In the 2010s in the Occupied Palestinian West Bank, several initiatives of collective agricultural labor and property emerged. This presentation argues that these commons developed out of the contradictions of the current phase of Zionist colonization in the West Bank, and specifically what I term peripheralization. In short, the destruction of the productive capacities of the Palestinian economy since 1967 proletarianized the population and led to the neglect of large swathes of agricultural land. This has intersected with the obstruction of political mobilization, under the joint repression of the Zionist regime and the Palestinian Authority. The majority of Palestinians thus faced double alienation, political and economic. From within this situation, a sector of left-leaning youth perceived need along with opportunity, and utilized fallow land towards an alternative economy in an effort to respond to the entanglement of capitalism and Zionist settler-colonialism in Palestine today.
The paper argues that these contemporary commons are spaces of both economic and political organization that correspond to the political economy of Palestine today. It further shows that they build on a heritage of mobilization around collective labor in Palestinian revolutionary movement, such as women and farmer committees. These played the roles of service provision for a society under military occupation, social (feminist and class) struggle, and mobilization towards anticolonial struggle.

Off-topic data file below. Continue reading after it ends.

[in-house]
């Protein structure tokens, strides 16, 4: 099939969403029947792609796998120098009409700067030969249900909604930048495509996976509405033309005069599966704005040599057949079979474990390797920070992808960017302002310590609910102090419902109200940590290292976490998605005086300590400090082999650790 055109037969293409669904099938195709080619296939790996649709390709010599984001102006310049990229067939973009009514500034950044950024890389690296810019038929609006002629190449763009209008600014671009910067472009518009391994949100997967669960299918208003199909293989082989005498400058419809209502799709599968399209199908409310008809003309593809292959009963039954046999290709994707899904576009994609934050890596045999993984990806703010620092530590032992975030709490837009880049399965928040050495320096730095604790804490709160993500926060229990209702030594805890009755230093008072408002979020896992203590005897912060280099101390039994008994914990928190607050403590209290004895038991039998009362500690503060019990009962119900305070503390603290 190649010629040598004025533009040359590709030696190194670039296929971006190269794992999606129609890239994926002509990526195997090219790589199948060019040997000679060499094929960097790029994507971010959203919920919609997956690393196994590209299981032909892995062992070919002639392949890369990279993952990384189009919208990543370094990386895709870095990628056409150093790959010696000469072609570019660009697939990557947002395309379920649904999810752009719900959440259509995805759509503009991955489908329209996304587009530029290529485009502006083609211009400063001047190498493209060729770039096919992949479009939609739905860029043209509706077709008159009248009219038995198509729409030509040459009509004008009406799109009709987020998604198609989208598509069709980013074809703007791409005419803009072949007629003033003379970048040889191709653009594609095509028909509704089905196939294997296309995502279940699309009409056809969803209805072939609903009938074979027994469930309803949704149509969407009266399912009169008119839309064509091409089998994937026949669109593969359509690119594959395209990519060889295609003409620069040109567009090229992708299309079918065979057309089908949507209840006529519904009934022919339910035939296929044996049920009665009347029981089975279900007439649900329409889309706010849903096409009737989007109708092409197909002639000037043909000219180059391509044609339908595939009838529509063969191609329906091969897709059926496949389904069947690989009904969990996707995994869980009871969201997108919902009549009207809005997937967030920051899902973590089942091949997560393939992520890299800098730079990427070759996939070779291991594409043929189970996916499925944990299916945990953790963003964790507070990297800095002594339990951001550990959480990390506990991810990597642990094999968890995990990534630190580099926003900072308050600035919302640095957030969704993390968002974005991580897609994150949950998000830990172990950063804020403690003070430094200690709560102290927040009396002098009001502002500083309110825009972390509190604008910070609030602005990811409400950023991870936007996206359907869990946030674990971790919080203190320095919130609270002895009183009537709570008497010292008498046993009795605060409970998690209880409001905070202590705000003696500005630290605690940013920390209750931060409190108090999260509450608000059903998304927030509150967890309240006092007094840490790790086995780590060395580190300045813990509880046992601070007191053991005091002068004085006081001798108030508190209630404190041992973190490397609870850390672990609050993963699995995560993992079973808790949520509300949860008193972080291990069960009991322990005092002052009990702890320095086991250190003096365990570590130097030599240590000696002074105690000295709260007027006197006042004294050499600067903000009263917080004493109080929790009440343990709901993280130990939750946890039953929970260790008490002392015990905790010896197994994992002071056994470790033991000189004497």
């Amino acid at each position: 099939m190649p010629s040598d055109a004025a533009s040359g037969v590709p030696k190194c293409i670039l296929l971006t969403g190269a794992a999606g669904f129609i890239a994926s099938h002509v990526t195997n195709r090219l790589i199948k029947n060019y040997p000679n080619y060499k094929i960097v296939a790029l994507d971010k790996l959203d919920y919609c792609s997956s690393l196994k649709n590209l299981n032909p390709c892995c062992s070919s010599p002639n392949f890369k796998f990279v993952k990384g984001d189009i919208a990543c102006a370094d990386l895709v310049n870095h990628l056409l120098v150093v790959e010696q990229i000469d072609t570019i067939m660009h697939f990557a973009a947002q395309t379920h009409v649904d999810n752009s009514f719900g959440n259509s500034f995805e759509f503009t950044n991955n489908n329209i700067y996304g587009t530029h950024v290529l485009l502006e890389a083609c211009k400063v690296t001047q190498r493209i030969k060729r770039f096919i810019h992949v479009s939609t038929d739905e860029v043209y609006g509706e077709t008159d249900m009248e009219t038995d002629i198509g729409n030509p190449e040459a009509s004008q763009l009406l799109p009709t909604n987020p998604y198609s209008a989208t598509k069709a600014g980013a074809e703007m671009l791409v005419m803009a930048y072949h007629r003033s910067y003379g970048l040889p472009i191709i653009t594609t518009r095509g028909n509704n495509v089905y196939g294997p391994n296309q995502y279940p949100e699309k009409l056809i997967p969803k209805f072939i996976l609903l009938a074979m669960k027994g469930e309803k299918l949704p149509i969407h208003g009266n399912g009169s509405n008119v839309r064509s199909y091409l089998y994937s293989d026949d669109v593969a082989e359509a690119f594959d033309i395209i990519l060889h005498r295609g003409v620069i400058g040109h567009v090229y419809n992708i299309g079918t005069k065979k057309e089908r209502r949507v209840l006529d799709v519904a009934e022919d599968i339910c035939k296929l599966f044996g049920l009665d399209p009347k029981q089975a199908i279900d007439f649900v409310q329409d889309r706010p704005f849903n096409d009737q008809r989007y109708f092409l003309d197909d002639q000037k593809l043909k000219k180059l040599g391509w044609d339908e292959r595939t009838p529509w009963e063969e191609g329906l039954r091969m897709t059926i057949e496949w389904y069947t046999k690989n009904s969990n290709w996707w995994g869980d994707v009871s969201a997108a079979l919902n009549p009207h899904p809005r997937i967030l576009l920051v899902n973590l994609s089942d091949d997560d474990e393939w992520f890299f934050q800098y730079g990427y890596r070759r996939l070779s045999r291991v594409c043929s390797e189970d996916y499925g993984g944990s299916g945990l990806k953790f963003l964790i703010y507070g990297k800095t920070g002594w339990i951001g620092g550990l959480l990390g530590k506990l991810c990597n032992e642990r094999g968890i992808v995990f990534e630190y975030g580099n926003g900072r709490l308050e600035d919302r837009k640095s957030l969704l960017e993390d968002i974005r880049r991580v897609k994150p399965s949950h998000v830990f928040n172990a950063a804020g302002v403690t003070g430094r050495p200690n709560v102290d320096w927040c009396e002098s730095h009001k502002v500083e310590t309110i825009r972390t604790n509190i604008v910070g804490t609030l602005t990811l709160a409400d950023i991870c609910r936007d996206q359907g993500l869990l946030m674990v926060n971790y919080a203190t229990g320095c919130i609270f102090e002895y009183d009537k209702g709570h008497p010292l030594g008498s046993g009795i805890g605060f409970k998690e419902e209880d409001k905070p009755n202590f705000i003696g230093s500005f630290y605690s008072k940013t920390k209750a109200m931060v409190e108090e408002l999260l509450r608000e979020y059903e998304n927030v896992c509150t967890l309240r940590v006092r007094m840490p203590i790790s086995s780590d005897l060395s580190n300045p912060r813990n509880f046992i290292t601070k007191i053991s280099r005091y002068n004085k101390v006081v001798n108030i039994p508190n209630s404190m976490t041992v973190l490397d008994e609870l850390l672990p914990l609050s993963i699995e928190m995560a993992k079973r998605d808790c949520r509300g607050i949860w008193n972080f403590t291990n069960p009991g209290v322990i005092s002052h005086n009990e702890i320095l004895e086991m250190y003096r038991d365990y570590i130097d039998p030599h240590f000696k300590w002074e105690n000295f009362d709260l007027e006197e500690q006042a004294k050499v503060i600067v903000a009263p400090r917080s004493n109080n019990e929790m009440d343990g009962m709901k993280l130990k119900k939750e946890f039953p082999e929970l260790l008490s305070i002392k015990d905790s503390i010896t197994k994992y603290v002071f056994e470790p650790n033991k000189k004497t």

In an era of planetary crises, the concept of the commons—defined by David Harvey as a resource utilized by society towards common good—is gaining importance as an alternative to unfettered capitalist growth. This paper argues that an understanding of commons through the experience of Palestinian struggle is pertinent for all those interested in the potential the commons might hold for this planet. The Palestinian experience reflects particular manifestations of trends that are global: marginalization and securitization under racial capitalism and imperialism.
This paper is based on extensive ethnographic work (50+ interviews and meetings), which traces the practices of a group of contemporary commons as well as their organizational and intellectual ties. The paper contextualizes these commons among historical Palestinian cases through secondary and primary sources. It traces the outlines of the peripheralization of the West Bank’s countryside, which I theorize as a process of urbanization tied to the colonial and imperial economic peripheralization of Palestine and the Arab Region as a whole, based on urban and dependency theories.
Architecture & Urban Planning